Apparently, short-fused sourpusses like yours truly are increasingly using jammers to block other people's cell phone calls:
One afternoon in early September, an architect boarded his commuter train and became a cellphone vigilante. He sat down next to a 20-something woman who he said was “blabbing away” into her phone.It's funny until someone gets hurt. Given the role passenger cell phones played in the downing of United Flight 93, I'd say that people who try to carry jammers onto an airplane should be viewed with at least as much suspicion as blind Calypsonians and phylactery-wielding Jews. Especially when they've got these potentially deadly weapons disguised as cigarette packs. Or worse, cell phones.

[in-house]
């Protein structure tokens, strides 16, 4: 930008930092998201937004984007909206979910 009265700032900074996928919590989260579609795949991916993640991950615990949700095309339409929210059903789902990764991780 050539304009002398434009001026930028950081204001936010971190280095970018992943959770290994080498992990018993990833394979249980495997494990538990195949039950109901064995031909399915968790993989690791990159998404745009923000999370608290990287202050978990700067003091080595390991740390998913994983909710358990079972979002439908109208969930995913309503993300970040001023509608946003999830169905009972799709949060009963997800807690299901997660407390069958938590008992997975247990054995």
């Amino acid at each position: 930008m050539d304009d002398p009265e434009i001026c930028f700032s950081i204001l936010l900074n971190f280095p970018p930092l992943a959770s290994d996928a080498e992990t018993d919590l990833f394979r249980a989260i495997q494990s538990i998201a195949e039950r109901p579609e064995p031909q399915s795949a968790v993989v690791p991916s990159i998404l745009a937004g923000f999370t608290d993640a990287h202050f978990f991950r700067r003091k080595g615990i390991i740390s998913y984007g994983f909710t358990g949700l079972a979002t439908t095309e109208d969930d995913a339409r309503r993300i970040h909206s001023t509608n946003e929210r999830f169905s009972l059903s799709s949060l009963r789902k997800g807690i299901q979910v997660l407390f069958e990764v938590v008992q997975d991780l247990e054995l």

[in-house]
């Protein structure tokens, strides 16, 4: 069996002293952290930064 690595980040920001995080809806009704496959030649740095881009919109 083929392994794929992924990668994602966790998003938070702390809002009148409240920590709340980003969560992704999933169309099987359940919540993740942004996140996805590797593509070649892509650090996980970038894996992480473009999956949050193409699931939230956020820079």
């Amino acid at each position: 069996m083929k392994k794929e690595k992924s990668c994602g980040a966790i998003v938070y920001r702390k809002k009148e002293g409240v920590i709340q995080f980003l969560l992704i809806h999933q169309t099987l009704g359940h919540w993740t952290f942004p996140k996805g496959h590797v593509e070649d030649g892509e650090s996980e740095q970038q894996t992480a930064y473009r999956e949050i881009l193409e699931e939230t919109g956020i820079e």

“She was using the word ‘like’ all the time. She sounded like a Valley Girl,” said the architect, Andrew, who declined to give his last name because what he did next was illegal.
Andrew reached into his shirt pocket and pushed a button on a black device the size of a cigarette pack. It sent out a powerful radio signal that cut off the chatterer’s cellphone transmission — and any others in a 30-foot radius.
If we're really serious about fighting terrorism, people who buy jammers (or the components required to make them) should be monitored much as we monitor people who buy Sudafed; if their surnames or political enthusiasms seem to warrant it, we should add them to the No-Fly List.
These days, you can't be too careful.